The Labor caucus has agreed to oppose changes to a controversial remote employment program, urging the government to consult with indigenous Australians.
Labor has confirmed it will oppose changes to a remote work-for-the-dole program, believing the adjustments do little to fix the "discriminatory" scheme.
The Greens have also rejected the changes, leaving the government with a very tough task getting its plans through parliament.
More than 80 per cent of participants in the Community Development Program (CDP) are indigenous.
The controversial welfare initiative has for years been dogged by concerns its participants are hit with repeated financial penalties and forced to work much longer hours than city-based job seekers.
A recent ABC analysis showed the higher the indigenous participation rate in a region, the higher is the rate of financial penalties issued.
The coalition wants to shift participants in the CDP onto a nationally-consistent compliance framework, slapping those who miss appointments with demerit points and fines.
The government also intends to reduce work requirements, ease demands on medical evidence and relax incoming reporting rules.
However, there are concerns the compliance rules were designed for urban and regional Australia, and do not take into account the particular circumstances of jobseekers in remote communities.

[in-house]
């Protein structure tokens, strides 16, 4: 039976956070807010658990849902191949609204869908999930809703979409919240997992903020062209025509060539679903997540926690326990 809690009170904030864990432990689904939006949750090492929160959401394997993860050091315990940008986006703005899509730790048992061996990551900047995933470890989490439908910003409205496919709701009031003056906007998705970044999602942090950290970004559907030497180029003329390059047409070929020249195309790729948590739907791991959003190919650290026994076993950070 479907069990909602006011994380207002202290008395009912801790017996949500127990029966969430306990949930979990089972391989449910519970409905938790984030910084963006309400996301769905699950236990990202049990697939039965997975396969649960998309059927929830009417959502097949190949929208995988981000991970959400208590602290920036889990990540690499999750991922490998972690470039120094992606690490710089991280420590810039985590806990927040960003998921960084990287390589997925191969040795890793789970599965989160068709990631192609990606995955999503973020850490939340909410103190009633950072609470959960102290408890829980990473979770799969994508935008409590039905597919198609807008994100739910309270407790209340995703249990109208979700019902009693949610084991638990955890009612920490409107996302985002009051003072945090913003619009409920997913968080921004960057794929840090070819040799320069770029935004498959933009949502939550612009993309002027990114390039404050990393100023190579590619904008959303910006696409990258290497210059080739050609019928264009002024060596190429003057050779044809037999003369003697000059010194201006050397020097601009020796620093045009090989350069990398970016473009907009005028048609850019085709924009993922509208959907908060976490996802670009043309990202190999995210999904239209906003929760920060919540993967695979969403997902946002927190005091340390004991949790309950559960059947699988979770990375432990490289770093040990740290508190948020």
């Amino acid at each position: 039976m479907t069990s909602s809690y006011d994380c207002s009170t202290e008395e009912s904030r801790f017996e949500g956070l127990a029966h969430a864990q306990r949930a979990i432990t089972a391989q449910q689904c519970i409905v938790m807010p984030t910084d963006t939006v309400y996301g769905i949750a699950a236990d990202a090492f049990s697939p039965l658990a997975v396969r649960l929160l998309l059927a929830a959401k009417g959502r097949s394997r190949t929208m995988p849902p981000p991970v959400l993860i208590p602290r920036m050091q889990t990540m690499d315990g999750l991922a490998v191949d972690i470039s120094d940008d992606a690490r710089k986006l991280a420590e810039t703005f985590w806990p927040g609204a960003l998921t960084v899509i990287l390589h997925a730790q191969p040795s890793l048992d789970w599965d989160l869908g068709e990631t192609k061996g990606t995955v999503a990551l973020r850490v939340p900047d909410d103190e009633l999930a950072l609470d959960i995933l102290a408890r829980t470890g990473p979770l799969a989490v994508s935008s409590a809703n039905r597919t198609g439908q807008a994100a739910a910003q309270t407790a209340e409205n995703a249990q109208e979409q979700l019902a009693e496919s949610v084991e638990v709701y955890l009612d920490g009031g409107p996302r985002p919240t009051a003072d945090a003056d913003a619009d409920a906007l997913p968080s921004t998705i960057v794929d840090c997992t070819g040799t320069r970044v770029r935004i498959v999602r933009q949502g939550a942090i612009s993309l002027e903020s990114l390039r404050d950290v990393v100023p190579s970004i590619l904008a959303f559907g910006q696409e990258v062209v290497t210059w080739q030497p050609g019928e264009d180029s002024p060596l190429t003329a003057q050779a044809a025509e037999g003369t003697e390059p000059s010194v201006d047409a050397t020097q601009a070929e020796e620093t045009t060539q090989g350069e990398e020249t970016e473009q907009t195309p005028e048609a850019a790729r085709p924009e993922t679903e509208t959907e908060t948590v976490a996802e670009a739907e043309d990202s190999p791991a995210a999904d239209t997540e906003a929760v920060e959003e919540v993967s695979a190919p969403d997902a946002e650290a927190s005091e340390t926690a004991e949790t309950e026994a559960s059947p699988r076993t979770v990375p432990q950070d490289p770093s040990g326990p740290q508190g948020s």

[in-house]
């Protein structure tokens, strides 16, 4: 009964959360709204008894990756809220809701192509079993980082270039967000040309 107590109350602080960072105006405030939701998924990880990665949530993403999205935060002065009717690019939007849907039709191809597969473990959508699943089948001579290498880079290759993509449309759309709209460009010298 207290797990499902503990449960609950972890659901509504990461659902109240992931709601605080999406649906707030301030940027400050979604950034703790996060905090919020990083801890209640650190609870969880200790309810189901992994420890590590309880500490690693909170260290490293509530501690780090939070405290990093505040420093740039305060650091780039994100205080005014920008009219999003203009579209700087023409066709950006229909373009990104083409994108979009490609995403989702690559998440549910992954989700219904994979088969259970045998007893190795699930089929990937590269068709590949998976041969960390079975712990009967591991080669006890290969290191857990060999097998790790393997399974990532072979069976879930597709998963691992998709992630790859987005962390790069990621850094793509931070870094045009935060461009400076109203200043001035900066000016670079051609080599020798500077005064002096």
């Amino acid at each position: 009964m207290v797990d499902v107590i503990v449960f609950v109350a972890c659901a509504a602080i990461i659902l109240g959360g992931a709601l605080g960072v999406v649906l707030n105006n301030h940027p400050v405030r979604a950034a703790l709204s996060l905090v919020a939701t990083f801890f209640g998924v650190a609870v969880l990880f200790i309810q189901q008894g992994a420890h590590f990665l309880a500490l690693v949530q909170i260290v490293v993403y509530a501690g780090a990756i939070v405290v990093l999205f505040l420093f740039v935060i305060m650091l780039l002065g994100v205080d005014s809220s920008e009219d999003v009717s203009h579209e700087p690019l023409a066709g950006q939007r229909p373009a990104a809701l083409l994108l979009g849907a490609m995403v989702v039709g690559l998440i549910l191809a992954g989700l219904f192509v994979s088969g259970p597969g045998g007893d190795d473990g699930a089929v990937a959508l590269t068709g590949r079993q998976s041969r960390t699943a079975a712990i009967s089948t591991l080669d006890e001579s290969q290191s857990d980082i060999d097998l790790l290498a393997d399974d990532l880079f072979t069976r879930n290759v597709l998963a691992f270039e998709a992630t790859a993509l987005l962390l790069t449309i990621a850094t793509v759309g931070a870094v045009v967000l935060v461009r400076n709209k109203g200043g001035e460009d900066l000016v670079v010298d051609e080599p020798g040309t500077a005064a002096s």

Labor is worried introducing the national compliance framework to remote communities will do further harm to Aboriginal and Torres Strait Islander people.
The Labor caucus agreed to oppose the legislation at a meeting in Canberra on Tuesday.
Opposition senators are urging the government to redraft the changes in consultations with indigenous Australians, their representative organisations and other stakeholders.
The government has until Thursday morning to table a final evaluation report into the scheme after the Greens passed an order for the production of documents in the Senate.
Greens senator Rachel Siewert said parliament was being asked to consider legislation without knowing how the program was working.
"What is the government trying to hide? The government is sitting on the final evaluation of CDP, which they have admitted is complete," Greens senator Rachel Siewert said.